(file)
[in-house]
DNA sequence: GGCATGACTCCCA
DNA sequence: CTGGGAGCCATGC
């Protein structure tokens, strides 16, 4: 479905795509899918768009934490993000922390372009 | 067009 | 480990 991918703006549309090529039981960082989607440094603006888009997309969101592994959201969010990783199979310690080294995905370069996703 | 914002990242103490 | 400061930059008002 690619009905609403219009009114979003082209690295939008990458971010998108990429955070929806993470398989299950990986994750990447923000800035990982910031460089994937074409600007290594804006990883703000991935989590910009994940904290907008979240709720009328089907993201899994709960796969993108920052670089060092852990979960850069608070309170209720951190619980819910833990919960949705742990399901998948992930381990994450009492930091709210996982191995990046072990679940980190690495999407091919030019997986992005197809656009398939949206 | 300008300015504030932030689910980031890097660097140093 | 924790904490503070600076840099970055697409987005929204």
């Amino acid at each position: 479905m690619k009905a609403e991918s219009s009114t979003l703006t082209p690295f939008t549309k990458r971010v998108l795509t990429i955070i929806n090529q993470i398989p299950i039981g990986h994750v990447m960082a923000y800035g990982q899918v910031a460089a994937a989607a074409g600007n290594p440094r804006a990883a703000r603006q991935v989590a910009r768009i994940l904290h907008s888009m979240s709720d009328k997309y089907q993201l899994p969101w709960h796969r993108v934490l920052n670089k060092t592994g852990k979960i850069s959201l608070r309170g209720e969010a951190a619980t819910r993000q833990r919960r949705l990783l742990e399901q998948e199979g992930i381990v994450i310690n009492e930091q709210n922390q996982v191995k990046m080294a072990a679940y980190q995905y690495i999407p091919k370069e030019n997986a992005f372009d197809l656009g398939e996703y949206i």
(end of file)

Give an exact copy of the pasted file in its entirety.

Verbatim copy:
[in-house]
DNA sequence: GGCATGACTCCCA
DNA sequence: CTGGGAGCCATGC
């Protein structure tokens, strides 16, 4: 479905795509899918768009934490993000922390372009 | 067009 | 480990 991918703006549309090529039981960082989607440094603006888009997309969101592994959201969010990783199979310690080294995905370069996703 | 914002990242103490 | 400061930059008002 690619009905609403219009009114979003082209690295939008990458971010998108990429955070929806993470398989299950990986994750990447923000800035990982910031460089994937074409600007290594804006990883703000991935989590910009994940904290907008979240709720009328089907993201899994709960796969993108920052670089060092852990979960850069608070309170209720951190619980819910833990919960949705742990399901998948992930381990994450009492930091709210996982191995990046072990679940980190690495999407091919030019997986992005197809656009398939949206 | 300008300015504030932030689910980031890097660097140093 | 924790904490503070600076840099970055697409987005929204």
């Amino acid at each position: 479905m690619k009905a609403e991918s219009s009114t979003l703006t082209p690295f939008t549309k990458r971010v998108l795509t990429i955070i929806n090529q993470i398989p299950i039981g990986h994750v990447m960082a923000y800035g990982q899918v910031a460089a994937a989607a074409g600007n290594p440094r804006a990883a703000r603006q991935v989590a910009r768009i994940l904290h907008s888009m979240s709720d009328k997309y089907q993201l899994p969101w709960h796969r993108v934490l920052n670089k060092t592994g852990k979960i850069s959201l608070r309170g209720e969010a951190a619980t819910r993000q833990r919960r949705l990783l742990e399901q998948e199979g992930i381990v994450i310690n009492e930091q709210n922390q996982v191995k990046m080294a072990a679940y980190q995905y690495i999407p091919k370069e030019n997986a992005f372009d197809l656009g398939e996703y949206i």